A visit to Block 5 was also a part of the strategy to avoid the crowds and we were just one of three vehicles that had driven to the Weheragolla Reservoir to take in the view that I opened this article with. The other vehicles drove off and we stayed watching the langurs. They walked on all four limbs with their tails curved in a sinuous arc over their backs. After a while the troop that had been seated in a row gazing intently at the distance made its way down. I commented to the others that the langurs were not happy about something in the jungle. There were no angry and excited alarm calls. I thought it may be a smaller predator such as a jackal that would cause concern but not too much alarm to a thirty strong troop with large males armed with formidable canines. We took a road down that took us over a bridge passing riverine forest and into some scrub forest when our driver spotted a twitching tail. Perhaps this was the cause for concern. A subadult male leopard was seated on a fallen log. We had it all to ourselves for around fifteen minutes before it melted away into the forest. We were less than 15 minutes drive time from the entrance. In fact, this was our second leopard for the day. As we entered Block 5 we were tipped off about a leopard that was lying down. We found another vehicle watching it and later we were joined by another vehicle. It was probably another subadult. It moved away, its journey through the forest heralded by the alarm calls of deer. This, the first of the two leopard encounters that evening was less than a ten minute drive from the entrance. I would not want anyone reading this to think that seeing leopards in Block 5 or indeed in any other part of the YPAC to be that easy. If you are visiting Sri Lanka to photograph leopards, it is wise to plan for at least five game drives and to book with a specialist tour operator or a hotel that has skilled naturalists.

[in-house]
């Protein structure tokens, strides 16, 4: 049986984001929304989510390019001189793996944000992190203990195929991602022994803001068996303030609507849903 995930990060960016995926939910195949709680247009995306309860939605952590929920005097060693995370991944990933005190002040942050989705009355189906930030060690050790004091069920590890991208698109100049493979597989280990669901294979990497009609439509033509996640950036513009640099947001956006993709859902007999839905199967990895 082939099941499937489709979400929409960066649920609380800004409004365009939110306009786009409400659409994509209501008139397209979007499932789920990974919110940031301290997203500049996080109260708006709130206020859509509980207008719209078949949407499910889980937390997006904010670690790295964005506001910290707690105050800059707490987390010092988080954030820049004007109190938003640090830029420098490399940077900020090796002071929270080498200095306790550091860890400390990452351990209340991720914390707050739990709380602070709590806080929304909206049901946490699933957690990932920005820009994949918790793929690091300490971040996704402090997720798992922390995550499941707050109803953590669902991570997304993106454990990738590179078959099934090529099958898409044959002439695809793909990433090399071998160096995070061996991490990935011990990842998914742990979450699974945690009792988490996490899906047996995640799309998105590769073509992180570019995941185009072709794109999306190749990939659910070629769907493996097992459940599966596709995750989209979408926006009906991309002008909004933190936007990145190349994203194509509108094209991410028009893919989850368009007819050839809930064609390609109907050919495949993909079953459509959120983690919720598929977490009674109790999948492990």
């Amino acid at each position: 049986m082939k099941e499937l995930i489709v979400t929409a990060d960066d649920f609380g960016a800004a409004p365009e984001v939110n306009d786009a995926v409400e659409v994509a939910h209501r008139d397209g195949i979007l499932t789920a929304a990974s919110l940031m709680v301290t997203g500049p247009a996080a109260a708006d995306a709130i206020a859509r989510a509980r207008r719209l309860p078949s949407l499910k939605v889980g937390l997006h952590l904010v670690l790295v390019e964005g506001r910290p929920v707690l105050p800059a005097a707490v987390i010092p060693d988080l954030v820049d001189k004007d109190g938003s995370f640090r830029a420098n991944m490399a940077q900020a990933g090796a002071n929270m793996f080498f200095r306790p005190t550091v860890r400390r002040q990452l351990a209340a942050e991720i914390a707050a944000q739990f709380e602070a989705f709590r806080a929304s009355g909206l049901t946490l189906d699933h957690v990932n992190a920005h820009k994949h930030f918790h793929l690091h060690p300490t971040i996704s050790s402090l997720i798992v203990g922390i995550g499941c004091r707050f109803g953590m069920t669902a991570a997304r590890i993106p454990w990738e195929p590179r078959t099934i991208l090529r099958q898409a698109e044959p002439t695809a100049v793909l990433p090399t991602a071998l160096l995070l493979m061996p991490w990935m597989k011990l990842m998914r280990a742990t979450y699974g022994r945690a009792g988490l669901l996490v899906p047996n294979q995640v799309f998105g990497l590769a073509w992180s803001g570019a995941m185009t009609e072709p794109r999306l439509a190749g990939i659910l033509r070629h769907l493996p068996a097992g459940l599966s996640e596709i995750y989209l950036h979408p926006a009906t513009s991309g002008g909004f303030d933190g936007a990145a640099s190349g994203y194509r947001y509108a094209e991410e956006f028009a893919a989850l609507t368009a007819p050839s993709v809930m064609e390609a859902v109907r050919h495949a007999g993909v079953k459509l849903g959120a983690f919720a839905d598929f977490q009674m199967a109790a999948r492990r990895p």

There is more to see and do in Yala, than just leopards. I will pick this up in a continuation article.